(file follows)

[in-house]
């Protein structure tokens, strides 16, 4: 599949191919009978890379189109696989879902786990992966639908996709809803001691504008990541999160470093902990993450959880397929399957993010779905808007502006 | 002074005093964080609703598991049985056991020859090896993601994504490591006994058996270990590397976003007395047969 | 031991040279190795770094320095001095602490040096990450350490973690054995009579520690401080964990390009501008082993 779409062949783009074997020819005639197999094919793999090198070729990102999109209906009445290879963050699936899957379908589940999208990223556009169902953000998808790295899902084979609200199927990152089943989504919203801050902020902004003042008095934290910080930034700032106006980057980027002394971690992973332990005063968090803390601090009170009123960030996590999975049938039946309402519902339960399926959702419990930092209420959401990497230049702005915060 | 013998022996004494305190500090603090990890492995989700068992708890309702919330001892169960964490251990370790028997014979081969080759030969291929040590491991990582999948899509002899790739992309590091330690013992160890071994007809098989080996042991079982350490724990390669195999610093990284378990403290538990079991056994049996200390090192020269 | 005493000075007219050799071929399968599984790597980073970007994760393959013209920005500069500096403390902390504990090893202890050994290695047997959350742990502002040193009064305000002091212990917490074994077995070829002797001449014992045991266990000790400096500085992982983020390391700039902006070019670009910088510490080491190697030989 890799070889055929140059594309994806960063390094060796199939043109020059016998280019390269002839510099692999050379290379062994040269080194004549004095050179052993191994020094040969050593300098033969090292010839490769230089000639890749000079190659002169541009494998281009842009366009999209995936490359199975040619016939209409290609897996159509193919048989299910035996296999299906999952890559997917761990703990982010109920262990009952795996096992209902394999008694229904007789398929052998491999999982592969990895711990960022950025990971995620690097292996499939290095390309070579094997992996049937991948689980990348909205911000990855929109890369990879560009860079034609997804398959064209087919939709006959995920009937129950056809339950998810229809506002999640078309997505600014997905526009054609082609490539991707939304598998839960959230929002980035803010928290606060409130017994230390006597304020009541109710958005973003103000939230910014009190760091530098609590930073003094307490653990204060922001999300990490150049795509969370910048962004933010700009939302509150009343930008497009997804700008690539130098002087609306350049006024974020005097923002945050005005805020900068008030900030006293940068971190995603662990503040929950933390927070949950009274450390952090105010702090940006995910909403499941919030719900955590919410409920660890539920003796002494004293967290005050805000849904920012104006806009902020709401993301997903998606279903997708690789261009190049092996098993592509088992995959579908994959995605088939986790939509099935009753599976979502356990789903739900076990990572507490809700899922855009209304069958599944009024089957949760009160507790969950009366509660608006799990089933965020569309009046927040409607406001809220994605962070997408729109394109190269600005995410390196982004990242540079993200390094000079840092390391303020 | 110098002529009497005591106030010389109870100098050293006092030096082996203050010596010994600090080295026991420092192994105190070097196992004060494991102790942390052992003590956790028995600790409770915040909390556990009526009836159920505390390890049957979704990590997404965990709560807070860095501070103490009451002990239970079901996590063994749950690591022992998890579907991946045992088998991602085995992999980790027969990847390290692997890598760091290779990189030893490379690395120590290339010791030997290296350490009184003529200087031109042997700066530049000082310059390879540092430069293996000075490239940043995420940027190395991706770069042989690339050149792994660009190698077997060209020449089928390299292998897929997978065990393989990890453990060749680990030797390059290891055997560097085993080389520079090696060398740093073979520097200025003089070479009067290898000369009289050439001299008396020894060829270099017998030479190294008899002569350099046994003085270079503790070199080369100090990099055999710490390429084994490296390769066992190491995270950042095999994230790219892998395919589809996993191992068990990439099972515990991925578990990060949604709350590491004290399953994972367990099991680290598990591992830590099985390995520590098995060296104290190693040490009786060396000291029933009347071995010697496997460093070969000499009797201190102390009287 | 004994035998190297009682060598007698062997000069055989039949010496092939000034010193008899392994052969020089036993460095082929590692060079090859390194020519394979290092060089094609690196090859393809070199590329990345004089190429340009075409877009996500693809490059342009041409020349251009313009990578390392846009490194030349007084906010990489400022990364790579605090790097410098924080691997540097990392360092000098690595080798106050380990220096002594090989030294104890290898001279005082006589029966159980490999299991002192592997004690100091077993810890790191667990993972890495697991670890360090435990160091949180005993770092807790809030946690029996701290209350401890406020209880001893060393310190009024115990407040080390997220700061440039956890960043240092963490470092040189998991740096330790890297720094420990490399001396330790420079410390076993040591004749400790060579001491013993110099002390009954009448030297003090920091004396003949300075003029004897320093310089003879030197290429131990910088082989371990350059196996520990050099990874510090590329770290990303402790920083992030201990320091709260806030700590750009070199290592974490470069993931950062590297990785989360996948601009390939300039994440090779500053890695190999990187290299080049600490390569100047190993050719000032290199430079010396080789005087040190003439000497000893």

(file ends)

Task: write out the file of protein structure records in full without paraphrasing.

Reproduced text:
[in-house]
């Protein structure tokens, strides 16, 4: 599949191919009978890379189109696989879902786990992966639908996709809803001691504008990541999160470093902990993450959880397929399957993010779905808007502006 | 002074005093964080609703598991049985056991020859090896993601994504490591006994058996270990590397976003007395047969 | 031991040279190795770094320095001095602490040096990450350490973690054995009579520690401080964990390009501008082993 779409062949783009074997020819005639197999094919793999090198070729990102999109209906009445290879963050699936899957379908589940999208990223556009169902953000998808790295899902084979609200199927990152089943989504919203801050902020902004003042008095934290910080930034700032106006980057980027002394971690992973332990005063968090803390601090009170009123960030996590999975049938039946309402519902339960399926959702419990930092209420959401990497230049702005915060 | 013998022996004494305190500090603090990890492995989700068992708890309702919330001892169960964490251990370790028997014979081969080759030969291929040590491991990582999948899509002899790739992309590091330690013992160890071994007809098989080996042991079982350490724990390669195999610093990284378990403290538990079991056994049996200390090192020269 | 005493000075007219050799071929399968599984790597980073970007994760393959013209920005500069500096403390902390504990090893202890050994290695047997959350742990502002040193009064305000002091212990917490074994077995070829002797001449014992045991266990000790400096500085992982983020390391700039902006070019670009910088510490080491190697030989 890799070889055929140059594309994806960063390094060796199939043109020059016998280019390269002839510099692999050379290379062994040269080194004549004095050179052993191994020094040969050593300098033969090292010839490769230089000639890749000079190659002169541009494998281009842009366009999209995936490359199975040619016939209409290609897996159509193919048989299910035996296999299906999952890559997917761990703990982010109920262990009952795996096992209902394999008694229904007789398929052998491999999982592969990895711990960022950025990971995620690097292996499939290095390309070579094997992996049937991948689980990348909205911000990855929109890369990879560009860079034609997804398959064209087919939709006959995920009937129950056809339950998810229809506002999640078309997505600014997905526009054609082609490539991707939304598998839960959230929002980035803010928290606060409130017994230390006597304020009541109710958005973003103000939230910014009190760091530098609590930073003094307490653990204060922001999300990490150049795509969370910048962004933010700009939302509150009343930008497009997804700008690539130098002087609306350049006024974020005097923002945050005005805020900068008030900030006293940068971190995603662990503040929950933390927070949950009274450390952090105010702090940006995910909403499941919030719900955590919410409920660890539920003796002494004293967290005050805000849904920012104006806009902020709401993301997903998606279903997708690789261009190049092996098993592509088992995959579908994959995605088939986790939509099935009753599976979502356990789903739900076990990572507490809700899922855009209304069958599944009024089957949760009160507790969950009366509660608006799990089933965020569309009046927040409607406001809220994605962070997408729109394109190269600005995410390196982004990242540079993200390094000079840092390391303020 | 110098002529009497005591106030010389109870100098050293006092030096082996203050010596010994600090080295026991420092192994105190070097196992004060494991102790942390052992003590956790028995600790409770915040909390556990009526009836159920505390390890049957979704990590997404965990709560807070860095501070103490009451002990239970079901996590063994749950690591022992998890579907991946045992088998991602085995992999980790027969990847390290692997890598760091290779990189030893490379690395120590290339010791030997290296350490009184003529200087031109042997700066530049000082310059390879540092430069293996000075490239940043995420940027190395991706770069042989690339050149792994660009190698077997060209020449089928390299292998897929997978065990393989990890453990060749680990030797390059290891055997560097085993080389520079090696060398740093073979520097200025003089070479009067290898000369009289050439001299008396020894060829270099017998030479190294008899002569350099046994003085270079503790070199080369100090990099055999710490390429084994490296390769066992190491995270950042095999994230790219892998395919589809996993191992068990990439099972515990991925578990990060949604709350590491004290399953994972367990099991680290598990591992830590099985390995520590098995060296104290190693040490009786060396000291029933009347071995010697496997460093070969000499009797201190102390009287 | 004994035998190297009682060598007698062997000069055989039949010496092939000034010193008899392994052969020089036993460095082929590692060079090859390194020519394979290092060089094609690196090859393809070199590329990345004089190429340009075409877009996500693809490059342009041409020349251009313009990578390392846009490194030349007084906010990489400022990364790579605090790097410098924080691997540097990392360092000098690595080798106050380990220096002594090989030294104890290898001279005082006589029966159980490999299991002192592997004690100091077993810890790191667990993972890495697991670890360090435990160091949180005993770092807790809030946690029996701290209350401890406020209880001893060393310190009024115990407040080390997220700061440039956890960043240092963490470092040189998991740096330790890297720094420990490399001396330790420079410390076993040591004749400790060579001491013993110099002390009954009448030297003090920091004396003949300075003029004897320093310089003879030197290429131990910088082989371990350059196996520990050099990874510090590329770290990303402790920083992030201990320091709260806030700590750009070199290592974490470069993931950062590297990785989360996948601009390939300039994440090779500053890695190999990187290299080049600490390569100047190993050719000032290199430079010396080789005087040190003439000497000893």